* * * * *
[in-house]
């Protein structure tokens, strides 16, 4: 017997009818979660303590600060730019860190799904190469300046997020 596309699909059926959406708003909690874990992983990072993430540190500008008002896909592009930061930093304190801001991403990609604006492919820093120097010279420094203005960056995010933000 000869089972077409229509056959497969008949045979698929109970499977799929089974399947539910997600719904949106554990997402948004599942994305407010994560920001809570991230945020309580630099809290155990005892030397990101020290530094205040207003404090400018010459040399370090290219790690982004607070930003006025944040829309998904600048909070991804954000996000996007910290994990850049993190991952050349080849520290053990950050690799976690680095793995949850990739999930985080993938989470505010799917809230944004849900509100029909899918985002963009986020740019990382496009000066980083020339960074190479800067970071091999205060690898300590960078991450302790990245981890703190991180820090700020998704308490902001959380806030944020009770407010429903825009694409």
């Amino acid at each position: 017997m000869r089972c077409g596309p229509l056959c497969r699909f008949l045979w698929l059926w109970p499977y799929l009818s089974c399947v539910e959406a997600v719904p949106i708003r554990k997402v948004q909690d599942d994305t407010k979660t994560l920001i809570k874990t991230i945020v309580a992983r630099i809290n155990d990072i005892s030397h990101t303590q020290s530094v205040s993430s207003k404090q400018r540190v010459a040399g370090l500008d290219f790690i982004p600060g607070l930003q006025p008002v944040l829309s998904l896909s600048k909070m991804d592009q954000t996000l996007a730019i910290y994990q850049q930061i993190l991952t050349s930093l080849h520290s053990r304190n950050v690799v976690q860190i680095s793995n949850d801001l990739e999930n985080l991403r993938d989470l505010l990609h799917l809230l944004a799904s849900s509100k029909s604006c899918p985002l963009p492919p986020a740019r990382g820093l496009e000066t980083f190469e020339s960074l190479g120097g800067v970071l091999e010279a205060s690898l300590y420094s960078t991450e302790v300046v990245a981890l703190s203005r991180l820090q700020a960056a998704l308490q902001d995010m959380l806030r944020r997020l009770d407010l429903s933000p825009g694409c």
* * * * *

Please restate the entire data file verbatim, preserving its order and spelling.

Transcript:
[in-house]
């Protein structure tokens, strides 16, 4: 017997009818979660303590600060730019860190799904190469300046997020 596309699909059926959406708003909690874990992983990072993430540190500008008002896909592009930061930093304190801001991403990609604006492919820093120097010279420094203005960056995010933000 000869089972077409229509056959497969008949045979698929109970499977799929089974399947539910997600719904949106554990997402948004599942994305407010994560920001809570991230945020309580630099809290155990005892030397990101020290530094205040207003404090400018010459040399370090290219790690982004607070930003006025944040829309998904600048909070991804954000996000996007910290994990850049993190991952050349080849520290053990950050690799976690680095793995949850990739999930985080993938989470505010799917809230944004849900509100029909899918985002963009986020740019990382496009000066980083020339960074190479800067970071091999205060690898300590960078991450302790990245981890703190991180820090700020998704308490902001959380806030944020009770407010429903825009694409």
């Amino acid at each position: 017997m000869r089972c077409g596309p229509l056959c497969r699909f008949l045979w698929l059926w109970p499977y799929l009818s089974c399947v539910e959406a997600v719904p949106i708003r554990k997402v948004q909690d599942d994305t407010k979660t994560l920001i809570k874990t991230i945020v309580a992983r630099i809290n155990d990072i005892s030397h990101t303590q020290s530094v205040s993430s207003k404090q400018r540190v010459a040399g370090l500008d290219f790690i982004p600060g607070l930003q006025p008002v944040l829309s998904l896909s600048k909070m991804d592009q954000t996000l996007a730019i910290y994990q850049q930061i993190l991952t050349s930093l080849h520290s053990r304190n950050v690799v976690q860190i680095s793995n949850d801001l990739e999930n985080l991403r993938d989470l505010l990609h799917l809230l944004a799904s849900s509100k029909s604006c899918p985002l963009p492919p986020a740019r990382g820093l496009e000066t980083f190469e020339s960074l190479g120097g800067v970071l091999e010279a205060s690898l300590y420094s960078t991450e302790v300046v990245a981890l703190s203005r991180l820090q700020a960056a998704l308490q902001d995010m959380l806030r944020r997020l009770d407010l429903s933000p825009g694409c």